Retired pope distances involvement in priest celibacy book
VATICAN CITY (AP) — A longtime aide distanced Emeritus Pope Benedict XVI from a new book on priestly celibacy Tuesday and asked that Benedict be removed as co-author after the project gave the impression the retired pope was trying to interfere with the reigning one.
Benedict’s longtime secretary, Archbishop Georg Gaenswein, told Italian and German media there had been a “misunderstanding” with the other co-author and that Benedict never intended to have his name on the book, “From the Depths of Our Hearts.”
Advance excerpts of the book, which is set to be published in France on Wednesday and in the United States next month, had set Catholic social media abuzz, fueling conservative-progressive battle lines that deepened after Benedict’s 2013 retirement paved the way for Pope Francis’ papacy.
While Benedict knew Cardinal Robert Sarah was planning a book and contributed text reaffirming the “necessity” of priestly celibacy, “he never approved a co-authored book and never saw or authorized the cover” giving him lead author status, Gaenswein said in a statement carried by German Catholic news agency Kathpress and Italian ANSA news agency.
Gaenswein said Benedict has asked that his name and photo be removed from the cover as well as from what was said to be a joint introduction and conclusion reaffirming the need for priestly celibacy.
Benedict’s association with the book was surprising since he had vowed to live “hidden from the world" when he stepped down as pope, specifically to avoid any suggestion that he still wielded papal authority.
The timing of the book's publication also looked suspect to Francis' supporters. Francis has said he will publish a document in the coming weeks that is expected to touch on whether married men could be ordained priests in the Amazon, to deal with a priest shortage there.
The book includes an introduction and a conclusion, said to be written jointly by Benedict and Sarah, as well as a chapter apiece. The Associated Press obtained galleys of the English text after the French daily Le Figaro published excerpts Sunday.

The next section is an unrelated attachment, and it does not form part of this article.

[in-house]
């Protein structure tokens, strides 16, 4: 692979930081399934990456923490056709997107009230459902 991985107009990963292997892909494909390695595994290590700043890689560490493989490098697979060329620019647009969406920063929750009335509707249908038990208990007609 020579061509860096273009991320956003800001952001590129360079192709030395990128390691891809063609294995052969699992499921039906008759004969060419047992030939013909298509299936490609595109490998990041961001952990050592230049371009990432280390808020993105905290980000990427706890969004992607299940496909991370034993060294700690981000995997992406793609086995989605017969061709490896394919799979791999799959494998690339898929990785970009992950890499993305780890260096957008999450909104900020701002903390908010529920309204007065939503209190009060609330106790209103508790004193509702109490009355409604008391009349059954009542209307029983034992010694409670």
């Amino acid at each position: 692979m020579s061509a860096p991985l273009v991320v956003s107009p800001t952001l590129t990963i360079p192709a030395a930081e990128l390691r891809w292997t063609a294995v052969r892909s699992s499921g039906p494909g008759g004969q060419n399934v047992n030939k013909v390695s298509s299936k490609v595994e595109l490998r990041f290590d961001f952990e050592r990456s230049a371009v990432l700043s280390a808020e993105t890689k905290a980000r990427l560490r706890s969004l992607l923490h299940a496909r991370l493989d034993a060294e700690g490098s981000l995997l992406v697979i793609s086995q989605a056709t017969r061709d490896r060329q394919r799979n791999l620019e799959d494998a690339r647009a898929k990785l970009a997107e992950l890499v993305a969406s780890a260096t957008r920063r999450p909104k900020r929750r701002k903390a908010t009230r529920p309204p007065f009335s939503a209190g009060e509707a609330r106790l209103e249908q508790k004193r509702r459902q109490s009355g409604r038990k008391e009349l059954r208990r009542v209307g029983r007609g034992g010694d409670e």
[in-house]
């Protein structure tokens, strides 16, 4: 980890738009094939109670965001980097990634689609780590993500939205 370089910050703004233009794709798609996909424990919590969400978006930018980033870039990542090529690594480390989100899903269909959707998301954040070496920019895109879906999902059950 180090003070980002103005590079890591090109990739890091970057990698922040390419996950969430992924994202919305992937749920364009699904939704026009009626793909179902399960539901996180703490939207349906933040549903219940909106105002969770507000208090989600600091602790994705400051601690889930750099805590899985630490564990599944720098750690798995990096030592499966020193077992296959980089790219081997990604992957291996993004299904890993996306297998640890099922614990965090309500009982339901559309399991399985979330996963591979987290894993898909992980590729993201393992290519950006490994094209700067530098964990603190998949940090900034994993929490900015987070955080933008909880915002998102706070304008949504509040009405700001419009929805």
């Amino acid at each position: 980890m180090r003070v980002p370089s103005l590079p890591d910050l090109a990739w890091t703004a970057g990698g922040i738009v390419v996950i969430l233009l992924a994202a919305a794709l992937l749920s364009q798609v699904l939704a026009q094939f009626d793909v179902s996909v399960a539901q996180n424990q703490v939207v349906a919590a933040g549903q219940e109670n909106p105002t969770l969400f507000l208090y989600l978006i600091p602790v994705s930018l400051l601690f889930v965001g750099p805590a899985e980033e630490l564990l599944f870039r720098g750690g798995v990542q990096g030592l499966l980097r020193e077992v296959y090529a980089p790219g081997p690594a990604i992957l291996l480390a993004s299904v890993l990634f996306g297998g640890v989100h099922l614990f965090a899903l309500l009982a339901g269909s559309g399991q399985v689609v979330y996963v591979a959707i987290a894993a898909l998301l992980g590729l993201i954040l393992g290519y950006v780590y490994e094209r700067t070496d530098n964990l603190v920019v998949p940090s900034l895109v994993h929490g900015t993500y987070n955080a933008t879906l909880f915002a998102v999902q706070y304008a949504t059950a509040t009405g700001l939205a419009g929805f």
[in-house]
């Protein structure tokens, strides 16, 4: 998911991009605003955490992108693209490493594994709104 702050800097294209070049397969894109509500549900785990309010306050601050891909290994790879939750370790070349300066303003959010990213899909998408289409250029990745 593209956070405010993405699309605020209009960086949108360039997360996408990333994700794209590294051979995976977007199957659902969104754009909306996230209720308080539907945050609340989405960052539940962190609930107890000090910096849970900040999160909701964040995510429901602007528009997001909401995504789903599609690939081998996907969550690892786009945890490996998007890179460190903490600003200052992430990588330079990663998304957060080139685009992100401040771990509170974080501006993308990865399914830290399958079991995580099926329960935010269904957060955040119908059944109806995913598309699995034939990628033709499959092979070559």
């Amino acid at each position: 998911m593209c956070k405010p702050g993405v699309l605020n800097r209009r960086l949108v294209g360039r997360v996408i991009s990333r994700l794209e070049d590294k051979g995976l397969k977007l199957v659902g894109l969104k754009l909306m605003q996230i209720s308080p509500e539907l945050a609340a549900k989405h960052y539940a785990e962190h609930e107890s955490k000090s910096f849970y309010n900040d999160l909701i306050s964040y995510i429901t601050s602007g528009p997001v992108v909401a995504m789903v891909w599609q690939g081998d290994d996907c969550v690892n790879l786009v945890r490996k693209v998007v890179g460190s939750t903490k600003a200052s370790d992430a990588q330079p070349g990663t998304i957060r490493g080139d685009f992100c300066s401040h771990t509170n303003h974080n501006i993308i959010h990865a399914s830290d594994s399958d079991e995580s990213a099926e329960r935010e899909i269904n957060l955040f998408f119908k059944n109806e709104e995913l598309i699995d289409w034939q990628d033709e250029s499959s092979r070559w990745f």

Earlier Tuesday, Sarah reproduced letters from Benedict making clear the 92-year-old ex-pope had written the text and approved of publishing it as a book. He spoke out after news reports quoted “sources close to Benedict" as alleging that Sarah had manipulated the pope into publishing the book.
“These defamations are of exceptional gravity," Sarah, who heads the Vatican’s liturgy office, tweeted at one point as the scandal grew.
While insisting on the transparency of his interactions with Benedict, Sarah tweeted, “Considering the polemics provoked by the publication of the book ‘From the Depths of Our Hearts,’ it has been decided that the author of the book in future publications will be: Cardinal Sarah, with the contribution of Benedict XVI. However, the complete text will remain absolutely unchanged.”
After the first reports, Francis’ supporters quickly alleged Benedict had been manipulated by members of his right-wing entourage into writing something that amounted to a frontal attack on Francis. Some claimed it was evidence of elder abuse, given Benedict's age and increasing frailty.
Conservatives, many of whom long for Benedict's orthodoxy, argued it was no such thing and noted that Francis too has reaffirmed the “gift” of priestly celibacy.
The Vatican tried to tamp down the furor by insisting the book was a mere “contribution" to the discussion about priestly celibacy written by two bishops in “filial obedience" to Francis.
Sarah — a hero to liturgical purists and conservatives and a quiet critic of Francis — denied there was any manipulation on his part and said Benedict was very much a part of the process.
He tweeted three 2018 letters from Benedict making clear the retired pope had provided him the text and participated in discussions about publishing it. In a statement, Sarah chronicled all his interactions with Benedict and said the retired pope had approved the final text, including the joint introduction, conclusion and cover.
“From my side, the text can be published in the form you have foreseen,” read a Nov. 25 letter from Benedict to Sarah.
Sarah acknowledged he had warned Benedict that his participation in the project might create a media storm, but persuaded him it was worthwhile.
Quoting his own correspondence to Benedict, Sarah wrote: “I imagine that you might think your reflections might not be opportune because of the polemics they might provoke in newspapers, but I am convinced that the whole church needs this gift, which could be published around Christmas or the start of 2020."
Sarah said he forgave all those who had defamed him by accusing him of manipulating Benedict, and affirmed his obedience to Francis.
The U.S. publisher of the book, Ignatius Press, which has been Benedict's English-language publisher since before he became pope, has defended the book and Benedict's participation in it.
The Rev. Joseph Fessio, Ignatius' founder and editor, said he had read the text in French and English, and said only Benedict could have written it.
“Is it really believable that Sarah would perpetrate a fraud?" Fessio asked in an email. “Or alter something from Benedict? Or claim that Benedict didn't collaborate and agree to the intro and epilogue?"
Ignatius in November published another book by Sarah, “The Day is Now Far Spent," in which the cardinal defended priestly celibacy.